Personal Data Protection Bill: No More Deemed Consent, TDSAT To Hear Appeals
The IT ministry's responses in a report to the queries raised by the parliamentary committee offers glimpses of what's coming.
The Digital Personal Data Protection Bill, 2023, will now provide a negative list of countries to which data cannot be transferred, the Ministry of Information Technology said in its response to queries raised by a parliamentary committee evaluating the privacy law.
This is a significant change in the ministry's stance from an earlier draft, which proposed the notification of a 'white list' of countries to which data will be allowed to be transferred.
A draft version of the Bill was published for public consultation in November 2022.
On Wednesday this week, opposition members walked out of a meeting of the Parliamentary Standing Committee, objecting to the panel’s adoption of a "laudatory" report on the new Bill, the Indian Express has reported.
According to the publication, "The Bill was never formally referred to the committee. The Opposition MPs said none of them were aware that such a report about the Bill was in the works; the draft report was only circulated on the eve of the meeting."
While the Cabinet-approved version of the 2023 Bill is yet to be made public, the ministry's responses in this report to the queries raised by the parliamentary committee offer glimpses of what's coming.
BQ Prime has seen a copy of this 40-page report.
The 2022 version of the Bill provided for a Data Protection Board, which will be responsible for determining non-compliance under the legislation and imposing penalties.
The 2023 version has now proposed an appeal process.
It said that the Board will have the power to give directions for remediating or mitigating data breaches, inquire into data breaches and complaints, and impose financial penalties.
It would be empowered to refer complaints for alternative dispute resolution, accept voluntary undertakings from data fiduciaries, and advise the government to block the website, app, etc., of a data fiduciary found to repeatedly breach the provisions of the bill.
Any appeal will lie with the Telecom Disputes Settlement and Appellate Tribunal.
No More Deemed Consent
The Cabinet-approved version of the bill has done away with the concept of deemed consent.
The 2022 version envisaged the use of personal data without explicit consent in certain circumstances. For instance, an individual who gives his data to an e-commerce site in order to reserve tables at a restaurant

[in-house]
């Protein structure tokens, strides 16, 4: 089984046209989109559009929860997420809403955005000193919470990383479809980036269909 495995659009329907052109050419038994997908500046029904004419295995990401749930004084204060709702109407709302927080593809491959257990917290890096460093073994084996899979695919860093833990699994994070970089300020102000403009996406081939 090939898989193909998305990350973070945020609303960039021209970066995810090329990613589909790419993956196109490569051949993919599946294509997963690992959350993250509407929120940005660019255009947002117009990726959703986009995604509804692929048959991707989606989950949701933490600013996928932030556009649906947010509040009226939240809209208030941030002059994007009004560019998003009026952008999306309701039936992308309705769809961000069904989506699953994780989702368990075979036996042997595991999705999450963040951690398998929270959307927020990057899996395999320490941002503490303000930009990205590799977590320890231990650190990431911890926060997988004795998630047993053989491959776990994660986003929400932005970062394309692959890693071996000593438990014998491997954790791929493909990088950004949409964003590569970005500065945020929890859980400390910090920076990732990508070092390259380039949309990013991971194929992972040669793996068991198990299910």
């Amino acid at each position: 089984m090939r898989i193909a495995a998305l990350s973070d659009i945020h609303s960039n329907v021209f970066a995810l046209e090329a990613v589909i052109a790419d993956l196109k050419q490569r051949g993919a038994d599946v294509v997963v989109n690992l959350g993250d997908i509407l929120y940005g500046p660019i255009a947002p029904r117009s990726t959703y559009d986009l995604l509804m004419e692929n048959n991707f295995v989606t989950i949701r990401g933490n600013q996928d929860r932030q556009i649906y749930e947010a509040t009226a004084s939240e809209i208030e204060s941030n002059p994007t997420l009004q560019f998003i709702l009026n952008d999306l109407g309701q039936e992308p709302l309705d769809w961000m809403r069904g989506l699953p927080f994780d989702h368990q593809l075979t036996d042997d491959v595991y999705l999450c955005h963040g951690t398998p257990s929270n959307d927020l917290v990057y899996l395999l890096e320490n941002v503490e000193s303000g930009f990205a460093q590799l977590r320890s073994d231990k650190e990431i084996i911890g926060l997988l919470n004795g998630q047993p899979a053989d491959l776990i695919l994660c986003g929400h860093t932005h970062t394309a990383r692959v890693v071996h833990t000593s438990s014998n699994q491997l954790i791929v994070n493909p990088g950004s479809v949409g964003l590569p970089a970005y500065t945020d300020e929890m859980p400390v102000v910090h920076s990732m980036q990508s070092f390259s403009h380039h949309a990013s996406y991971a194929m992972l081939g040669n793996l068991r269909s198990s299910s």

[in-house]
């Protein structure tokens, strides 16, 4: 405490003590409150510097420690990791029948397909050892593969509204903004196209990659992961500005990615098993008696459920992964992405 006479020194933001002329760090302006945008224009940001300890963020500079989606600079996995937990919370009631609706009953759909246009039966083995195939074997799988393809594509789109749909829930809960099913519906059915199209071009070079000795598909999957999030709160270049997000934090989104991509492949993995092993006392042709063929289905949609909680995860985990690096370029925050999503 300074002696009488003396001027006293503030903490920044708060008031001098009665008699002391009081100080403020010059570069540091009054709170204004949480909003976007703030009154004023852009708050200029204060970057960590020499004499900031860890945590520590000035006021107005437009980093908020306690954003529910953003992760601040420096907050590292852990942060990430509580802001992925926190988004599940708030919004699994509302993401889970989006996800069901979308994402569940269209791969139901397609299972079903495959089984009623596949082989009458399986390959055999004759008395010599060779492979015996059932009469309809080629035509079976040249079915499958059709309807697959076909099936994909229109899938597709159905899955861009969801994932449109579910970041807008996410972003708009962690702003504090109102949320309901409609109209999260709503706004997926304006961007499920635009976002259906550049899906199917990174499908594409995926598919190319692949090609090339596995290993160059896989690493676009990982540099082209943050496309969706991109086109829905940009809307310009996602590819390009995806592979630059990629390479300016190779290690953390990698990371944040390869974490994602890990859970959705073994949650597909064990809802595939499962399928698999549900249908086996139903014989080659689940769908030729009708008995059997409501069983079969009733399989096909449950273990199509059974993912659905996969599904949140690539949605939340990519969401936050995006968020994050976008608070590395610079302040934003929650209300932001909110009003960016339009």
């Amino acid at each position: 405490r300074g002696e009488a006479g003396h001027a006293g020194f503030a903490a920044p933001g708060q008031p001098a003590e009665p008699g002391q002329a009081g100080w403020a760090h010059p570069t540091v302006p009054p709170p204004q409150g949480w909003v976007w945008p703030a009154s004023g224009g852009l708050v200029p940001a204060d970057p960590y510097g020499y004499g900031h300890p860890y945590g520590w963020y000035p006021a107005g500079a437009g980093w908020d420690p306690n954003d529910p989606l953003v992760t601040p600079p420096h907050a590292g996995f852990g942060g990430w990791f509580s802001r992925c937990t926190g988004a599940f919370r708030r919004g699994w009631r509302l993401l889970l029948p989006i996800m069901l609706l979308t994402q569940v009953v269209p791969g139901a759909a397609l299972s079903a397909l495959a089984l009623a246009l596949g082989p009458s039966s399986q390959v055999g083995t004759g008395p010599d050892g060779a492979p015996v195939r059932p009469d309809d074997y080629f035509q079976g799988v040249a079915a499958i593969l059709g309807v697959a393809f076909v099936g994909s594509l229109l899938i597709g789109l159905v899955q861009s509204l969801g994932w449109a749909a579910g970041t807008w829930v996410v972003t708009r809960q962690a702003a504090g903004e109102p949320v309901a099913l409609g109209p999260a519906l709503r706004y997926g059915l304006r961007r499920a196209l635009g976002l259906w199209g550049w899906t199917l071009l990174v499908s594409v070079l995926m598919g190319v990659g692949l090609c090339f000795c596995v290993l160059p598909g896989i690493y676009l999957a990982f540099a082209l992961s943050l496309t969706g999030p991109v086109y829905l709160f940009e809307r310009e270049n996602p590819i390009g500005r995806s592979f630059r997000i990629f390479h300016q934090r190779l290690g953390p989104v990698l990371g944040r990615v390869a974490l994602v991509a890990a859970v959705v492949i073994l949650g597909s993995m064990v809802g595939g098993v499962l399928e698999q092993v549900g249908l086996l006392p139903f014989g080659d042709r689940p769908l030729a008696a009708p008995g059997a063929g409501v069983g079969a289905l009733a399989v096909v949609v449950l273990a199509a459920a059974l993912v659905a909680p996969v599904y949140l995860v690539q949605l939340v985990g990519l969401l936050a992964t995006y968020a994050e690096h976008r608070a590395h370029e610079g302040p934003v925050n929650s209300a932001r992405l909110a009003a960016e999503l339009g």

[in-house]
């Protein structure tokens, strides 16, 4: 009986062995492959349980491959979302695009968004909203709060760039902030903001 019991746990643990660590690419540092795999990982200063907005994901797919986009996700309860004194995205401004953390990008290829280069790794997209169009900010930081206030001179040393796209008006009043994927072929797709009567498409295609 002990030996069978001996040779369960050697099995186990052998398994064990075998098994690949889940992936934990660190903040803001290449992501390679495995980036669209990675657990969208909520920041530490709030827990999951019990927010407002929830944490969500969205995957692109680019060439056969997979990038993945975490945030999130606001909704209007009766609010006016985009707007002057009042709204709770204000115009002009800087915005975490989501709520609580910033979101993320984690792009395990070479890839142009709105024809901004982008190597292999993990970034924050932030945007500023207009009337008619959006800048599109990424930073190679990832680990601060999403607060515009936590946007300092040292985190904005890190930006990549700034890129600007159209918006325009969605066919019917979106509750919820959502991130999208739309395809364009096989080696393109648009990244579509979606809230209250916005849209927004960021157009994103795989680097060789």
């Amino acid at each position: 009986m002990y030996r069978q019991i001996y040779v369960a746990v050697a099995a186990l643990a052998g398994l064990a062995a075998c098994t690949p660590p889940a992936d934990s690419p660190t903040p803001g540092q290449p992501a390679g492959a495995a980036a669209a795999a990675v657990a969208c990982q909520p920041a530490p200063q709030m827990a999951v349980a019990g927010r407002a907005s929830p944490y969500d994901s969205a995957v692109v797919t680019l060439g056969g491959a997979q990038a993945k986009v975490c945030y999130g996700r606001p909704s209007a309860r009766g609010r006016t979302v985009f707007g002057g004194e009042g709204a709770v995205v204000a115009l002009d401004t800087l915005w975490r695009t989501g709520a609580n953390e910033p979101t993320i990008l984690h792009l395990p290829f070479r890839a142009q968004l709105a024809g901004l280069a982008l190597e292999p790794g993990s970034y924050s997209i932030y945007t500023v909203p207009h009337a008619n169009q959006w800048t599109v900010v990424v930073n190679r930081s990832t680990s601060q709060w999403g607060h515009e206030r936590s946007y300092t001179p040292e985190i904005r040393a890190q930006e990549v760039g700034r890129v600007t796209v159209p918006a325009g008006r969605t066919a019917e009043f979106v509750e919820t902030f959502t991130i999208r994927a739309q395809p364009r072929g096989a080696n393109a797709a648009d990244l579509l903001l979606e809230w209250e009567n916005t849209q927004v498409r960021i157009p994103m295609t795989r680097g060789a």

The 2023 version proposes to do away with deemed consent.
In the modified draft of 2023, personal data processing is envisaged for certain legitimate uses, namely:
In the interest of the sovereignty and integrity of India and the security of the State.
For the issue of subsidies, benefits, services, certificates, licences, permits, etc.
To comply with any judgement or order under law.
To protect, assist, or provide service in a medical or health emergency, a disaster situation, or to maintain public order.
In relation to an employee.
No Change In Delegated Legislation
One of the biggest criticisms of the 2022 version was that it gave the government extensive rule-making powers.
The committee, too, raised this concern with the ministry.
In response, the ministry said that the bill has been prepared to keep pace with the dynamic nature of the subject and to provide it with sufficient adaptability. The rules, it said, will be laid down in Parliament, as was mentioned in the 2022 version as well.
"The delegations are more routine in nature and are provided in every legislation to make implementation practical and feasible."
Based on this response, the committee has urged that the provisions that cannot be fully defined within the scope of the bill can be addressed through rules, which are subsequently presented to Parliament.
Data Breach: No Compensation
The ministry has clarified that there will be no provision in the bill granting compensation for data breaches. It said that individuals who suffer a civil wrong on account of a violation are free to approach the civil court for compensation under the tort law.
Such individuals could also cite any penalty imposed by the Data Protection Board for non-compliance as material in support of the claim, the ministry told the committee.
After considering the responses tendered by the ministry, the committee noted some significant inconsistencies in the Digital Data Protection Bill with the existing Information Technology Act.
To align both laws, the committee has recommended modifying the existing IT Act. Recommendations are also made to modify the Right to Information Act and any other relevant acts that might be inconsistent with the proposed law.